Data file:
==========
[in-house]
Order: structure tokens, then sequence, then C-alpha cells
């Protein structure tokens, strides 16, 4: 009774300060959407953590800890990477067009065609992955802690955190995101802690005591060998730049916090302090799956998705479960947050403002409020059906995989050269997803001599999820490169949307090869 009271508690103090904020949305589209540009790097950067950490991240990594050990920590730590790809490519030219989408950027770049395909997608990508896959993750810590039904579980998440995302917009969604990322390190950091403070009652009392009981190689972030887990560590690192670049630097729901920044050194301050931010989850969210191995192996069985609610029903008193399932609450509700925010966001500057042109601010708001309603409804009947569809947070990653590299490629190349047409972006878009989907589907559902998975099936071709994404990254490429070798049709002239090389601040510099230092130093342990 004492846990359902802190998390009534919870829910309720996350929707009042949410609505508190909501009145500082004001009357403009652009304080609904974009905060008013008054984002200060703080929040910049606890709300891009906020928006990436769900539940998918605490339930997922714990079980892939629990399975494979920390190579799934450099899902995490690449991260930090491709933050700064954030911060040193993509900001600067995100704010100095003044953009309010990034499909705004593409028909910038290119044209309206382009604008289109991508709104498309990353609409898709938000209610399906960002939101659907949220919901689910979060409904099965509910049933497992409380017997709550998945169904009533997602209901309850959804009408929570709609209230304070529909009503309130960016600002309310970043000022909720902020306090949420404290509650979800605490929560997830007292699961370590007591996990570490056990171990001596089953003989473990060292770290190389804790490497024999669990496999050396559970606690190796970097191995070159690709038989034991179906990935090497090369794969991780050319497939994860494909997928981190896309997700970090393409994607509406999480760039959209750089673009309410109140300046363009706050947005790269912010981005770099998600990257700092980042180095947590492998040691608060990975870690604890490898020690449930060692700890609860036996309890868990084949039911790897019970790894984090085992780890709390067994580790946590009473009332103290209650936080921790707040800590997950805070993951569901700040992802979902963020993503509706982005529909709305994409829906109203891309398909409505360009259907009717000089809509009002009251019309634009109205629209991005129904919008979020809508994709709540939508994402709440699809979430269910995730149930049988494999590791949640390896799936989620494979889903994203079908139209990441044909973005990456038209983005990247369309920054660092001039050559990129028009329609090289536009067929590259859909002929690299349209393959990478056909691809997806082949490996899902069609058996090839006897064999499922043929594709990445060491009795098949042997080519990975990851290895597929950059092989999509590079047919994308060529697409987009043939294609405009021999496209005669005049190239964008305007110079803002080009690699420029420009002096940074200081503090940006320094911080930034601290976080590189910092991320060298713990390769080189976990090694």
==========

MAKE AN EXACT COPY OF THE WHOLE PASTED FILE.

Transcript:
[in-house]
Order: structure tokens, then sequence, then C-alpha cells
């Protein structure tokens, strides 16, 4: 009774300060959407953590800890990477067009065609992955802690955190995101802690005591060998730049916090302090799956998705479960947050403002409020059906995989050269997803001599999820490169949307090869 009271508690103090904020949305589209540009790097950067950490991240990594050990920590730590790809490519030219989408950027770049395909997608990508896959993750810590039904579980998440995302917009969604990322390190950091403070009652009392009981190689972030887990560590690192670049630097729901920044050194301050931010989850969210191995192996069985609610029903008193399932609450509700925010966001500057042109601010708001309603409804009947569809947070990653590299490629190349047409972006878009989907589907559902998975099936071709994404990254490429070798049709002239090389601040510099230092130093342990 004492846990359902802190998390009534919870829910309720996350929707009042949410609505508190909501009145500082004001009357403009652009304080609904974009905060008013008054984002200060703080929040910049606890709300891009906020928006990436769900539940998918605490339930997922714990079980892939629990399975494979920390190579799934450099899902995490690449991260930090491709933050700064954030911060040193993509900001600067995100704010100095003044953009309010990034499909705004593409028909910038290119044209309206382009604008289109991508709104498309990353609409898709938000209610399906960002939101659907949220919901689910979060409904099965509910049933497992409380017997709550998945169904009533997602209901309850959804009408929570709609209230304070529909009503309130960016600002309310970043000022909720902020306090949420404290509650979800605490929560997830007292699961370590007591996990570490056990171990001596089953003989473990060292770290190389804790490497024999669990496999050396559970606690190796970097191995070159690709038989034991179906990935090497090369794969991780050319497939994860494909997928981190896309997700970090393409994607509406999480760039959209750089673009309410109140300046363009706050947005790269912010981005770099998600990257700092980042180095947590492998040691608060990975870690604890490898020690449930060692700890609860036996309890868990084949039911790897019970790894984090085992780890709390067994580790946590009473009332103290209650936080921790707040800590997950805070993951569901700040992802979902963020993503509706982005529909709305994409829906109203891309398909409505360009259907009717000089809509009002009251019309634009109205629209991005129904919008979020809508994709709540939508994402709440699809979430269910995730149930049988494999590791949640390896799936989620494979889903994203079908139209990441044909973005990456038209983005990247369309920054660092001039050559990129028009329609090289536009067929590259859909002929690299349209393959990478056909691809997806082949490996899902069609058996090839006897064999499922043929594709990445060491009795098949042997080519990975990851290895597929950059092989999509590079047919994308060529697409987009043939294609405009021999496209005669005049190239964008305007110079803002080009690699420029420009002096940074200081503090940006320094911080930034601290976080590189910092991320060298713990390769080189976990090694």